A new way of thinking about education.
The establishment of the TALK Institute formalized the tradition of inquiry, innovation and professional education that has been the essence of TALK, Inc. since its beginnings.
Even before the opening of the school, TALK, Inc. was effectively bringing out-of-the-box thinking to bear on the education of children with autism and severe language disorders. It was the first to demonstrate the Association Method to a large gathering of teachers, speech pathologists, and other northeastern professionals working in the field of autism. It was also the first to introduce the visionary, Soma Mukhopadhyay, and her Rapid Prompting Method to an east coast professional audience.
And most importantly, it was the first to establish a very different kind of classroom for children with autism and severe speech and language disorders: a classroom in which intensive therapeutics and education occur simultaneously - a classroom where even the most outwardly impaired child is presumed to be intellectually intact - and significantly, a classroom where students benefit from immediate access to innovation and where new ideas are developed and evaluated.
Originally conceived as a demonstration program, from its inception the school has incubated new ideas and participated in the training of special educators and occupational therapists. The fact that today the demonstration program has evolved into an Institute is a testament to its success.
The marriage of school and institute, although unusual, was implicit in the minds of TALK's founders - parents who were keenly aware that while ABA programs helped a few children, for most there was no effective programming and time was running out on the severely disabled children they loved.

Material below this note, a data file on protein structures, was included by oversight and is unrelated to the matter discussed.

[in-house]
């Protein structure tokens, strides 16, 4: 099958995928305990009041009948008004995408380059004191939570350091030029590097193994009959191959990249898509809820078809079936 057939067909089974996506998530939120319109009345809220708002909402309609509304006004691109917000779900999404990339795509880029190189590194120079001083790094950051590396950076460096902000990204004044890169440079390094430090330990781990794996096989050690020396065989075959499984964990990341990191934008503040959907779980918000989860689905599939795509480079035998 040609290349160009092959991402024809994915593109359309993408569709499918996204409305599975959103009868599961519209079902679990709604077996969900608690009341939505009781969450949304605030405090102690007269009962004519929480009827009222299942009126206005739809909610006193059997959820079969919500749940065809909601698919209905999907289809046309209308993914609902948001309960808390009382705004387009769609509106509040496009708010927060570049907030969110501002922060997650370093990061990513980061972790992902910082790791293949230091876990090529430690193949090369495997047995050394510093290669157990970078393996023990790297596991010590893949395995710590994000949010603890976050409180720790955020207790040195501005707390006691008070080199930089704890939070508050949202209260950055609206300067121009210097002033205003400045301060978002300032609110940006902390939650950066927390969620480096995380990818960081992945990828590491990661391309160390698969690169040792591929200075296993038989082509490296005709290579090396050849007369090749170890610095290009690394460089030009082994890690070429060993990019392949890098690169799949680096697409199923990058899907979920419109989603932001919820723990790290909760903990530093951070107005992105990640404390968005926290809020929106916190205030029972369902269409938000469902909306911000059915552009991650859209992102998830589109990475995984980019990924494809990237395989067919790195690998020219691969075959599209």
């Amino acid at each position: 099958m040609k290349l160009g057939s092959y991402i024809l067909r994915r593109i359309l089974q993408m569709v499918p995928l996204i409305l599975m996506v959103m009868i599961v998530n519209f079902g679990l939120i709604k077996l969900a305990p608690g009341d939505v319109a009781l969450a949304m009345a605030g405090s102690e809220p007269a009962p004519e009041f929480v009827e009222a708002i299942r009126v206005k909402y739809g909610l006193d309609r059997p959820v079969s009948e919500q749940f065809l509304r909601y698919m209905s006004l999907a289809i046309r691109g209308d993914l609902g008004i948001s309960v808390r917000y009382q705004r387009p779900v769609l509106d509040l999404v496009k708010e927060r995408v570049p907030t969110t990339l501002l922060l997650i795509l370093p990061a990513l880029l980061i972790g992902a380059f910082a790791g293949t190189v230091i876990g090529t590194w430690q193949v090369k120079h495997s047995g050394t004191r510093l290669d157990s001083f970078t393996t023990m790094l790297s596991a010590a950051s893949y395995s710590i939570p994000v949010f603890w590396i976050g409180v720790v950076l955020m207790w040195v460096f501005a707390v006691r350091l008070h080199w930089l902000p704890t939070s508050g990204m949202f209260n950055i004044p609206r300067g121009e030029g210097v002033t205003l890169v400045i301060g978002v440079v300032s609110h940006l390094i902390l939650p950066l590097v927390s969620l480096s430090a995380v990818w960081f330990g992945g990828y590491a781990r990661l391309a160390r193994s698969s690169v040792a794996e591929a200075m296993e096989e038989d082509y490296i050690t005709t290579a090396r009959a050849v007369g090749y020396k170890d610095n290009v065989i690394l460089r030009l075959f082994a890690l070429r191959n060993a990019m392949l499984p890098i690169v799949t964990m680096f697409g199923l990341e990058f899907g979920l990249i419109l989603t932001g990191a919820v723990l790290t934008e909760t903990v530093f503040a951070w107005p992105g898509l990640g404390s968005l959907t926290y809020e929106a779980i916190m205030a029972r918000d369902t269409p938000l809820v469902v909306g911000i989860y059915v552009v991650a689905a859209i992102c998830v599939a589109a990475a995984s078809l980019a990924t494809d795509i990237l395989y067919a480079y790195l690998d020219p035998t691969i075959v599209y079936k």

The families who would eventually found TALK had aggressively sought out the new and promising. By the time they came together, they had collectively done decades of research and reached the same conclusions. It had become clear over time that there was a mistake in the conventional understanding of autism and that mistake meant that the methods widely in use were both deficient and too narrowly applied. TALK's parents began to fully understand that the programming that provided their best hope of significantly altering the paths of their kids lives didn't yet exist. Of course, that left no choice but to create it.
However, TALK also recognized that innovation without scientific substantiation and peer review is inadequate. Thus, today, the TALK Institute is taking part in formal research initiatives conducted by Drexel University, New York University, and Temple University. As a center for research TALK can participate fully in the scientific dialogue as the community seeks to establish best practices in education and therapeutics.
The first of what we expect to be many journal publications is entitled, "You can know me if you listen," by our own Rachel Shoener, OTR/L and a student at the TALK School, was published in the American Journal of Occupational Therapy in September, 2008.